The basis for this blog came from an Associated Press article that appeared this morning on my Yahoo News internet webpage.
Suicides are surging among America’s troops, averaging nearly one a day this year — the fastest pace in the nation’s decade of war.
The 154 suicides for active-duty troops in the first 155 days of the year far outdistance
the U.S. forces killed in action in Afghanistan — about 50 percent more — according to Pentagon statistics obtained by The Associated Press.
The numbers are rising among the 1.4 million active-duty military personnel despite years of effort to encourage troops to seek help with mental health problems. Many in the military believe that going for help is seen as a sign of weakness and thus a potential threat to advancement.
Kim Ruocco, widow of Marine Maj. John Ruocco, a helicopter pilot who hanged himself in 2005 between Iraq deployments, said he was unable to bring himself to go for help.
“He was so afraid of how people would view him once he went for help,” she said in an interview at her home in suburban Boston. “He thought that people would think he was weak, that people would think he was just trying to get out of redeploying or trying to get out of service, or that he just couldn’t hack it – when, in reality, he was sick. He had suffered injury in combat and he had also suffered from depression and let it go untreated for years. And because of that, he’s dead today.”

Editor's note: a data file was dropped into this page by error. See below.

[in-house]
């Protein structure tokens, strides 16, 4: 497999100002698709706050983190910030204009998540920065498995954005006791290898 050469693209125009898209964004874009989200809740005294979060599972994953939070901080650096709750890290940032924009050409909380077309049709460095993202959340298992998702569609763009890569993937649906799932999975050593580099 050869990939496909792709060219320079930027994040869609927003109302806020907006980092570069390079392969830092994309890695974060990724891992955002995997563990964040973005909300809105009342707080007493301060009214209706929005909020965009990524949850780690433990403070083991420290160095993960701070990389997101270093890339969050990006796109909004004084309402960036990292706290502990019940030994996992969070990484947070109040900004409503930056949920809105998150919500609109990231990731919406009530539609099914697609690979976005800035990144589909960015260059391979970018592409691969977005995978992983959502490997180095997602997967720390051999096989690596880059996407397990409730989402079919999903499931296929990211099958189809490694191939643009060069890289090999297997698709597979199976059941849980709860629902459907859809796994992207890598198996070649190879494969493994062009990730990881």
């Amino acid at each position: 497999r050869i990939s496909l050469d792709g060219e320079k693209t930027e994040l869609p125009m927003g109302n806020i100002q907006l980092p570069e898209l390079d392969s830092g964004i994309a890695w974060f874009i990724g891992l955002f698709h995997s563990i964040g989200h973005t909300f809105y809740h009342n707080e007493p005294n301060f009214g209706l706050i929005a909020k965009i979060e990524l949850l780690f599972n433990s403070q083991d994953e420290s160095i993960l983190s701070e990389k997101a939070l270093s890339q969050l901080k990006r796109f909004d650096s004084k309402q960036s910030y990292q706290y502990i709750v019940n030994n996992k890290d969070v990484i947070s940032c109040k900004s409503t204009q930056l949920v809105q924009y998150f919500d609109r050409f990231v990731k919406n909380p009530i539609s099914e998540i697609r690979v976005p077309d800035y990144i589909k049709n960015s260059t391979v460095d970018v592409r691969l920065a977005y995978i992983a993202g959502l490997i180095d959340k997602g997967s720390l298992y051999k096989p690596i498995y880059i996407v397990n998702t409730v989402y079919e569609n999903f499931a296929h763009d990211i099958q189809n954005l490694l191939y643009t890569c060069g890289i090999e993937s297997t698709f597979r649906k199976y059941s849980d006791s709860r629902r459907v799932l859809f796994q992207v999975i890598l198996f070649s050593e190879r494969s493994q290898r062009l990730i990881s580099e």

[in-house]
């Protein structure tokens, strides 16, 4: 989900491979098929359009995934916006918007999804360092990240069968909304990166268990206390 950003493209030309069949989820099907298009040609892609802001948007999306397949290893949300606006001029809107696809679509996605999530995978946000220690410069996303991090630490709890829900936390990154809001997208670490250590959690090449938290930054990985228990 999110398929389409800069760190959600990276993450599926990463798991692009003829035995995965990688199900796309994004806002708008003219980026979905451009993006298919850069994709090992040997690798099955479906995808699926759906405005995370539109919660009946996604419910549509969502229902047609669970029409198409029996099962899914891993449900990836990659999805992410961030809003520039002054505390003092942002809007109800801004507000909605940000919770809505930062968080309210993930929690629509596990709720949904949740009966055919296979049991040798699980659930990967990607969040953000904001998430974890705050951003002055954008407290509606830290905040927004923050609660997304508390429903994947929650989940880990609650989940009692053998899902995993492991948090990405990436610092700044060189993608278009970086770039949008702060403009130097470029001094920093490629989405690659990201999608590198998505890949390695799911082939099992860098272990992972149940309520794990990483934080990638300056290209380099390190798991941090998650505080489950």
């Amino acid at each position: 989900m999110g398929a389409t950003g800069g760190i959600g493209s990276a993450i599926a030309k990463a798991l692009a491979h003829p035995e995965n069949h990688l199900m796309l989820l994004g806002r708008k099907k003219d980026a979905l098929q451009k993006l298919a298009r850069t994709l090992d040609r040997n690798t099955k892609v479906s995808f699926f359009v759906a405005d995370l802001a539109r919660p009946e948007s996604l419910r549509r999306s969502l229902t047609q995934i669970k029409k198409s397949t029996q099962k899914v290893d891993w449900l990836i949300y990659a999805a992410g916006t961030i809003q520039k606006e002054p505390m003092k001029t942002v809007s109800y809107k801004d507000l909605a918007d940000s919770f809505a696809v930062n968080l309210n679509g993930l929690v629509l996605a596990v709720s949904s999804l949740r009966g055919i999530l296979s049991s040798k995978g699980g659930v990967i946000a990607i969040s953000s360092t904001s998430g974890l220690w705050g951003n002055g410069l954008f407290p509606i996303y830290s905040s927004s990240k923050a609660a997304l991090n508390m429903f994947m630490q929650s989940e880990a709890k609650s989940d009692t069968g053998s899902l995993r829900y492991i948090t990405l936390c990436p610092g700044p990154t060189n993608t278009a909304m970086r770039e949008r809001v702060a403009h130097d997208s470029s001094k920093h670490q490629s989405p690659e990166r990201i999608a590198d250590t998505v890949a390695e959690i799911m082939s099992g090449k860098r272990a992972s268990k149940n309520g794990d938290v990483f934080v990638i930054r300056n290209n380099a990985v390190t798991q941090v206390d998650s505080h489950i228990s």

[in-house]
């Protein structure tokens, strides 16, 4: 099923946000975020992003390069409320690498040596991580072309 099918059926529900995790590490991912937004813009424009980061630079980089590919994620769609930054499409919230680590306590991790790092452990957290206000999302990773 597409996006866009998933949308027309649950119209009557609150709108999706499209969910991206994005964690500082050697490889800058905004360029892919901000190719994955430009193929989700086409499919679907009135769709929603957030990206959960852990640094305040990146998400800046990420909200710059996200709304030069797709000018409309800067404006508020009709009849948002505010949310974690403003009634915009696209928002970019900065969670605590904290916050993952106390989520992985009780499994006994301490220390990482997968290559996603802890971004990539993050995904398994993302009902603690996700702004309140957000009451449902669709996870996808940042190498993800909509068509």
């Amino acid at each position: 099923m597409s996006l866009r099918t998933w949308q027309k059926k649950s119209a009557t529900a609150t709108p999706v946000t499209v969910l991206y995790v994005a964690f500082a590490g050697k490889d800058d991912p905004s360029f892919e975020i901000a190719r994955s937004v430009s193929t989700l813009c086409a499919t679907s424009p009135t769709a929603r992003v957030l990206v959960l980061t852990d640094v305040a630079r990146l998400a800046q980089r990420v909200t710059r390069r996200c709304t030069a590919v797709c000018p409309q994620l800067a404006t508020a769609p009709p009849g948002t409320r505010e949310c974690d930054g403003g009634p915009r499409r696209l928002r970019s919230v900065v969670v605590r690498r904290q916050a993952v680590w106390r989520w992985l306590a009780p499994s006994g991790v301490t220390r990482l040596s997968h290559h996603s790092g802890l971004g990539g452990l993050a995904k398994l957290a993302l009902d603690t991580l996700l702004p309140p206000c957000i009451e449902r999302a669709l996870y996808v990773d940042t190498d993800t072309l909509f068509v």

The renewed surge in suicides has caught the attention of Defense Secretary Leon Panetta. Last month he sent an internal memo to the Pentagon’s top civilian and military leaders in which he called suicide “one of the most complex and urgent problems” facing the Defense Department, according to a copy provided to the AP.
Panetta touched on one of the most sensitive aspects of the problem: the stigma associated seeking help for mental distress. This is particularly acute in the military.
“We must continue to fight to eliminate the stigma from those with post-traumatic stress and other mental health issues,” Panetta wrote, adding that commanders “cannot tolerate any actions that belittle, haze, humiliate or ostracize any individual, especially those who require or are responsibly seeking professional services.”
There is still a long way to go in educating those who are depressed that their condition is not a sign of weakness. I coach people who are depressed that finally see they need help, but I am constantly amazed at those I know who are depressed that don’t want to talk about it. They feel ashamed and stoic that it’s just something they have to go through.
The psalms of King David, a mighty warrior and a man after God’s own heart – and one who was deeply depressed at various points in his life – was not ashamed to call out for help. Neither should anyone reading this blog. We’ll look more into the depression of David in next week’s postings.